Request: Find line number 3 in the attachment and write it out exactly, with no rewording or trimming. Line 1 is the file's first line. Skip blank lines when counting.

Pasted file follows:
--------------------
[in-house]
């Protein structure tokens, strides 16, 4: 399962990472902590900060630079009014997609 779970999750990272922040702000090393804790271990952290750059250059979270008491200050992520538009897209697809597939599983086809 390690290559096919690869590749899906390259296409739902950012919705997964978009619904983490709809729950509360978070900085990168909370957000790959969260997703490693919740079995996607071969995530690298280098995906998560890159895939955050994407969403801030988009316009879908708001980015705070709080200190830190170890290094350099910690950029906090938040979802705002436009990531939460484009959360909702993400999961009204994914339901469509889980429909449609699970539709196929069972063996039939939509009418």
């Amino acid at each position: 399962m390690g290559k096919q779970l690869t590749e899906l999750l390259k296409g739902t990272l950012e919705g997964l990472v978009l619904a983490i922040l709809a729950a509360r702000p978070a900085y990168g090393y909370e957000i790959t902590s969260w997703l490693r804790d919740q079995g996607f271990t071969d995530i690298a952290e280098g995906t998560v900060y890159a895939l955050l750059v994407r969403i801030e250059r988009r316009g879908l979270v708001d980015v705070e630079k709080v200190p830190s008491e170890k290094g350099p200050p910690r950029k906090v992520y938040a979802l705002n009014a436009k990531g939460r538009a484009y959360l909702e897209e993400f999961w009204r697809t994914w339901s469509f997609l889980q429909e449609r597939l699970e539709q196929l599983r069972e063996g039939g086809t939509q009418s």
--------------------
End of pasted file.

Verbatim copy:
């Amino acid at each position: 399962m390690g290559k096919q779970l690869t590749e899906l999750l390259k296409g739902t990272l950012e919705g997964l990472v978009l619904a983490i922040l709809a729950a509360r702000p978070a900085y990168g090393y909370e957000i790959t902590s969260w997703l490693r804790d919740q079995g996607f271990t071969d995530i690298a952290e280098g995906t998560v900060y890159a895939l955050l750059v994407r969403i801030e250059r988009r316009g879908l979270v708001d980015v705070e630079k709080v200190p830190s008491e170890k290094g350099p200050p910690r950029k906090v992520y938040a979802l705002n009014a436009k990531g939460r538009a484009y959360l909702e897209e993400f999961w009204r697809t994914w339901s469509f997609l889980q429909e449609r597939l699970e539709q196929l599983r069972e063996g039939g086809t939509q009418s």